Those who missed out in the earlier round owing to denotification and land-losers to benefit: BDA Commissioner
The State government has given the green signal for extension of Arkavathy Layout in north Bengaluru.
A Government Order dated February 24 states that the Arkavathy Extension Layout will come up on 450 acres 15.5 guntas in Kattigenahalli, Kogilu, Mittaganahalli, Srinivasapura, Baiyappanahalli, Bellahalli, and Sathanuru. According to the order, 45% of land per acre will be reserved for civic amenities, and 55% for residential sites. Farmers will get 9,583 sq.ft. of developed site for every acre acquired for the layout. The order also specifies that the BDA will develop the extended layout with its own funds.
The extension comes in the wake of the Bangalore Development Authority (BDA) Commissioner writing to the government about a shortage of land for sites to allottees. BDA Commissioner H.R. Mahadev told The Hindu that the extension would primarily benefit allottees who lost out on sites owing to denotification as well as land-losers. “With the allottees and farmers, around 5,000 people will benefit,” he said.
The long saga of the layout had earlier resulted in the BDA leaving out 285 acres of land from the acquisition process for the formation of the Arkavathy Layout in 2013 to comply with a May 5, 2010 order of the Supreme Court. The apex court ordered the denotification of the land after finding out that it had been erroneously notified by including horticultural land, developed residential areas, factories as well as educational and charitable institutions. In 2014, the BDA published a re-modified scheme, leaving out more than 500 acres.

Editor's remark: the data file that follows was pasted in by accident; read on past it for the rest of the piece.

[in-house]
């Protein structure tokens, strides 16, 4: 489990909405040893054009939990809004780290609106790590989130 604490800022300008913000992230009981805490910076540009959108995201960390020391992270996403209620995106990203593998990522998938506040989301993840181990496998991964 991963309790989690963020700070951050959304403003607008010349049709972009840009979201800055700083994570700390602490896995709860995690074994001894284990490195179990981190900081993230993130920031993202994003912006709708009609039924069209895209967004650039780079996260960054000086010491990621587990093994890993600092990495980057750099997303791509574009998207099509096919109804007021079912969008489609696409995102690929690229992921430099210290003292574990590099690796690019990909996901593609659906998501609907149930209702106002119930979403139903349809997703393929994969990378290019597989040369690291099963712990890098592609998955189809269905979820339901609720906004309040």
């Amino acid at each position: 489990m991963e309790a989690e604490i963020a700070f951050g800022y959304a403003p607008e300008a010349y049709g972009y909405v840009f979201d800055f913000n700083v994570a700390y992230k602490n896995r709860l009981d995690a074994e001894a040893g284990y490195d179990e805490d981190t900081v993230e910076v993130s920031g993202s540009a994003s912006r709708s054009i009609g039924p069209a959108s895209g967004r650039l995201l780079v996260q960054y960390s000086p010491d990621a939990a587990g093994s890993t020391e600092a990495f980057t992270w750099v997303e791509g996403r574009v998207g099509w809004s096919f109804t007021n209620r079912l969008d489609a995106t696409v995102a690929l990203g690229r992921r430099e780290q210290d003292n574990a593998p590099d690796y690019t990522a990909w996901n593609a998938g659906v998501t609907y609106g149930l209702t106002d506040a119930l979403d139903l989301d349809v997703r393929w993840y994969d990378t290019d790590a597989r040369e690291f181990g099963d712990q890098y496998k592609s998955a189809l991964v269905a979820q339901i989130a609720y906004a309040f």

The BDA first notified 4,000 acres for the layout, announced in March 2004, to cater to 20,000 allottees. Plagued by controversies since, the extent of land saw a rapid reduction owing to a series of alleged illegal de-notifications.
Allottees are keeping their fingers crossed. “We only pray it doesn’t go the way of Arkavathy-1. Corruption and court cases have complicated the allotment process beyond repair. We only hope there will be some closure now,” said Shiva Prakash G. from Arkavathy Layout Allottees’ Association, which was formed in 2012.
He added that as of 2006, there were 8,813 allottees. “Many have been given alternative sites at Kempegowda Layout. Even in Arkavathy Layout, developments are not there. Many allotments are for namesake because farmers are not allowing people to step on the land,” he alleged.